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I've run into some difficulty discussing utilitarianism and the social contract because the typical response is something specific to Mill or Rousseau. It's not quite ad hominem argument -- they're not saying "Mill was a bad person; therefore, utilitarianism is useless" -- but they point to flaws in Mill's work as reasons to dismiss utilitarianism.

Is it possible to separate the philosophy from the philosopher? And I suppose a related question would be: Has anyone tried to update/revise utilitarianism and the social contract?

  • Yes, of course we can. We should do it, actually, and then try to treat a primary source as just another source. And there is a huge literature on both views. For a major updated social contract theory, you've got to read Rawls's Theory of Justice. The book is just amazing. For an update on utilitarianism, you have to read about consequentialism, which is a more generalized view of which utilitarianism is the chief example. – n.r. Jan 28 '17 at 16:16
  • Ideas (in the sense we are discussing) are not eternal, unchanging objcets that exists in the Heaven and incarnate themselves sometimes. We find them into books and lectures; of course, we can ignore the biographies of the men and women that have written the books, but how to study Utilitarianism withour reading Bentham's and Mill's books ? – Mauro ALLEGRANZA Jan 28 '17 at 19:10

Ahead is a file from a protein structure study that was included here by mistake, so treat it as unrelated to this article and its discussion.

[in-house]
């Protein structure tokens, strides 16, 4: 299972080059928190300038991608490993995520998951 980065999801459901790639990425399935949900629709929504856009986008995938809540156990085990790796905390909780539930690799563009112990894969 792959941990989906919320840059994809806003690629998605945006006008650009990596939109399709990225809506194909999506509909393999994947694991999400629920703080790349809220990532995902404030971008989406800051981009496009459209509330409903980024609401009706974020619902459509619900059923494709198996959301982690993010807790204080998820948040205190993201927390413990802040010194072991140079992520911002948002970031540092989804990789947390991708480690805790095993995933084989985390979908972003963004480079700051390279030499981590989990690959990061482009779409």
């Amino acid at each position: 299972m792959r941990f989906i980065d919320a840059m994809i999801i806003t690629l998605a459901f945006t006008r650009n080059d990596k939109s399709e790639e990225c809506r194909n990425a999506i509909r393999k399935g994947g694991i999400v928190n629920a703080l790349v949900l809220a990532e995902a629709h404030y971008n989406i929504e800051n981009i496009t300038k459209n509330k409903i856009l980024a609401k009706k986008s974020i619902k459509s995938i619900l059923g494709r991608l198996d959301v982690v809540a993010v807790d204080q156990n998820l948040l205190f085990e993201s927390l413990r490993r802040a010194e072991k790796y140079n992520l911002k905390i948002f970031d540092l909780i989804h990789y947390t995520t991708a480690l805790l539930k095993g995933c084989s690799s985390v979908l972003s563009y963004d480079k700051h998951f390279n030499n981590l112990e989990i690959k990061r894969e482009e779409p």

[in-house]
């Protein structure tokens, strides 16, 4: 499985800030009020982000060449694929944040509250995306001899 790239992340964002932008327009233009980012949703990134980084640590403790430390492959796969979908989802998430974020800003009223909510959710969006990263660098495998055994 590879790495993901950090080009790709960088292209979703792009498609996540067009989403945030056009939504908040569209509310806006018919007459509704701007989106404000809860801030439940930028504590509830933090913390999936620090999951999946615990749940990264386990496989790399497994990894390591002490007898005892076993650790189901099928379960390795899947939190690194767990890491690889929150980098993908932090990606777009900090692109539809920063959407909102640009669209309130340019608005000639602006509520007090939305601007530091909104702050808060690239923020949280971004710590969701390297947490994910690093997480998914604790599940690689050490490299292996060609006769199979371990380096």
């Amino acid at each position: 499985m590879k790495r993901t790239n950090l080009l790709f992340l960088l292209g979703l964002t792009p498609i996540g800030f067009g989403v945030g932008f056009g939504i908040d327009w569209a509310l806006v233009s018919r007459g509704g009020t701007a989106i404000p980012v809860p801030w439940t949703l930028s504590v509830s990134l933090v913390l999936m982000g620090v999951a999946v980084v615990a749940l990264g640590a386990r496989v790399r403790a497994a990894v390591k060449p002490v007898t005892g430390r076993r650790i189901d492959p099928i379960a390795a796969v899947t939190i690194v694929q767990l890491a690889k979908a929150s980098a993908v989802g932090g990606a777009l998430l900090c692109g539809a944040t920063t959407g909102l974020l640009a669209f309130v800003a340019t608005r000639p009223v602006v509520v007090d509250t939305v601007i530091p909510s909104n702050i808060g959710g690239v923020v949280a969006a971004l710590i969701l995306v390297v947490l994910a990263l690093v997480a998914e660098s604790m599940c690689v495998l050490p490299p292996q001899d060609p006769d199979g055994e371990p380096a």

• @MauroALLEGRANZA How? By reading what was written on utilitarianism before Bentham and Mill, say, by Hutcheson and Hume, and also by reading many works that came after them. More important, not just to read but think through what utilitarianism is all about. The point is, we don't need to read Bentham and Mill to understand utilitarianism. We need to understand utilitarianism in order to understand Bentham and Mill. – n.r. Jan 28 '17 at 20:17
  • @MauroALLEGRANZA . By getting a grounding in classical economic theory or policy studies? Utilitarianism has become two entire academic disciplines, each with a life of its own outside philosophy. Surely someone who understands what is currently being written in Economics has very little to learn from Mill, or even Adam Smith... And anyone in Policy who can't read Economics should step back and learn how to do so. – jobermark Jan 28 '17 at 20:46
  • @jobermark : Does Economics see utilitarianism as an ethical theory? – n.r. Jan 29 '17 at 0:14

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